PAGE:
There is a long tradition of testing black leaders in this way. Under Clinton, for example, Lani Guinier flunked. And as with Obama, it is not unusual to use the Louis Farrakhan litmus paper. For the media watchdogs of the establishment, Wright was a welcomed addition to the standardized test.

Unspoken in all this is the understanding that there are good blacks and bad blacks. There is Colin Powell and then there is Al Sharpton.

From the start, the Washington establishment welcomed Obama with a sigh of relief. A well suited, well spoken, well educated non-controversial black who would let us change colors without changing policies. The enthusiasm was so great that the big guys forgot to conduct the test.

And then Jeremiah Wright appeared and, through him, the scariest black ghost of all: Louis Farrakhan. You could almost feel the sense of betrayal. And so the test began in earnest. Two months of the most intensive press coverage of a grossly irrelevant topic that we've seen in a long time.

One of Obama's real problems is that he takes himself far too seriously and, in the process, helped his critics elevate the Wright controversy. My thinking at the start was that the last thing you should hold anyone accountable for is remembering what their preacher said in a sermon. Obama might have even buried the whole issue by simply quoting another minister who said of such lectures: "The mind can only absorb what the butt can endure." Or turned it around on the press, demanding of George Stephanopoulos and his ilk: "Tell me what your minister said last Sunday and I'll tell you what I remember of mine." But when you presume to carry as much import as Obama does, such simple exits don't come to mind.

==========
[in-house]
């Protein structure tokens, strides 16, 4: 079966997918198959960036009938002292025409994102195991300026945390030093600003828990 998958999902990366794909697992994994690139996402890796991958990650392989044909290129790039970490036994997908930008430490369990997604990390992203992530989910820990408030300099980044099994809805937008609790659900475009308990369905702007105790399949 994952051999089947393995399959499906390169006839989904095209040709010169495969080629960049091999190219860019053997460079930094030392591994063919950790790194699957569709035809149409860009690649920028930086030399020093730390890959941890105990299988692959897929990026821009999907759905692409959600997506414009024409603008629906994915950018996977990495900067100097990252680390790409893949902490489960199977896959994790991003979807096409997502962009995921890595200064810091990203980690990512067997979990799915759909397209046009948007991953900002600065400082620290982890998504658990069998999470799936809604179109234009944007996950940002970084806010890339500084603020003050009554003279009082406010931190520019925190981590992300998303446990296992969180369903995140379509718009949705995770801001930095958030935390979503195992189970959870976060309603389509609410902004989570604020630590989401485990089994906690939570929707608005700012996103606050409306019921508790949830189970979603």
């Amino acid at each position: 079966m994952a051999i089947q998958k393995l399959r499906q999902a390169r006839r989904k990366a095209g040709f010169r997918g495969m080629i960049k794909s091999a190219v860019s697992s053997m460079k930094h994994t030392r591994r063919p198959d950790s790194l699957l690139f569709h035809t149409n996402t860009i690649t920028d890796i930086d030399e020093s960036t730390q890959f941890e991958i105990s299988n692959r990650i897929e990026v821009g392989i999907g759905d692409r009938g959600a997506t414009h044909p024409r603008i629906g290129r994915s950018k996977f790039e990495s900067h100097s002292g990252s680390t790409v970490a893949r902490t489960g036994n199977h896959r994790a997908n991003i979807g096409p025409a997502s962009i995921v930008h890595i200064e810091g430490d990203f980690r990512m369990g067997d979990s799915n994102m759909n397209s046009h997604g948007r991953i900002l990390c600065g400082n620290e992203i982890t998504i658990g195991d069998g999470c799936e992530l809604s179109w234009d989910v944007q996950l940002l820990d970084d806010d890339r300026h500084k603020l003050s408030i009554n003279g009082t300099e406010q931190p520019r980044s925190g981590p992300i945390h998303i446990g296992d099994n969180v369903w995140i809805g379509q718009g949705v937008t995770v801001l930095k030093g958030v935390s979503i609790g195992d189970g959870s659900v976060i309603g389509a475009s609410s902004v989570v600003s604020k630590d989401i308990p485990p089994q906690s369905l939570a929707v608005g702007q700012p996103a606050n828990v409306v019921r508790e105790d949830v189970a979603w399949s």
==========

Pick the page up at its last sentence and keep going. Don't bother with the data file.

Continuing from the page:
Obama desperately wants to lead the establishment, which is why he so frequently looks like he's auditioning for a lectureship at the Council on Foreign Relations or a fellowship at the Brookings Institution. But, in the process, he fell into the trap the establishment had set for him.

Black politicians aren't the only one to face the hazing. Consider the dismissive, patronizing press coverage of John Edwards, a white southerner with the best economic and social policies of the campaign who was treated as nothing more than an over-expensive haircut. In 2007, Clinton and Obama got included in over 90% of all two-candidate mentions in headlines, while Edwards only got into 15%. And those to the left of Edwards can forget about getting any mainstream coverage at all. For more than a quarter century, the mainstream media has consigned the left to oblivion, all the while calling itself objective.

Now let's look at the other side of the coin: politicians who do things they shouldn't and get protected by the media. The most dramatic example in recent years was Bill Clinton, about whom most Americans never heard serious accusations of drug use, rape and criminal connections. While Marion Barry went to prison on a minor drug charge; the prosecutor who got too close to the Clinton drug story ended up living in fear of her life at a secret location. A similar contrast can be found between the heavily covered story of Obama's one allegedly crooked friend, Tony Rezko, and the near total censorship of information about Hillary Clinton's three business partners who actually went to prison: Webster Hubbell and the McDougals. Of course, the latter had no known partiality towards Louis Farrakhan. But then which is worse: sitting in a pew and listening to James Wright or sitting in an office and plotting with Webster Hubbell?

The foregoing only scratches the surface of the one of the deepest sins of the media: cruel and constant coverage of relatively insignificant misdoings by some politicians combined with consistent concealment of much more serious offences by those who - through personality, ethnicity, ideology or class, or just plain power - are protected members of an establishment to which Washington journalists are desperate to belong - at enormous cost to the rest of us.


ERROL LOUIS, NY DAILY NEWS The Rev. Jeremiah Wright couldn't have done more damage to Barack Obama's campaign if he had tried. And you have to wonder if that's just what one friend of Wright wanted.
Shortly before he rose to deliver his rambling, angry, sarcastic remarks at the National Press Club Monday, Wright sat next to, and chatted with, Barbara Reynolds.

A former editorial board member at USA Today, she runs something called Reynolds News Services and teaches ministry at the Howard University School of Divinity. (She is an ordained minister).

It also turns out that Reynolds - introduced Monday as a member of the National Press Club "who organized" the event - is an enthusiastic Hillary Clinton supporter.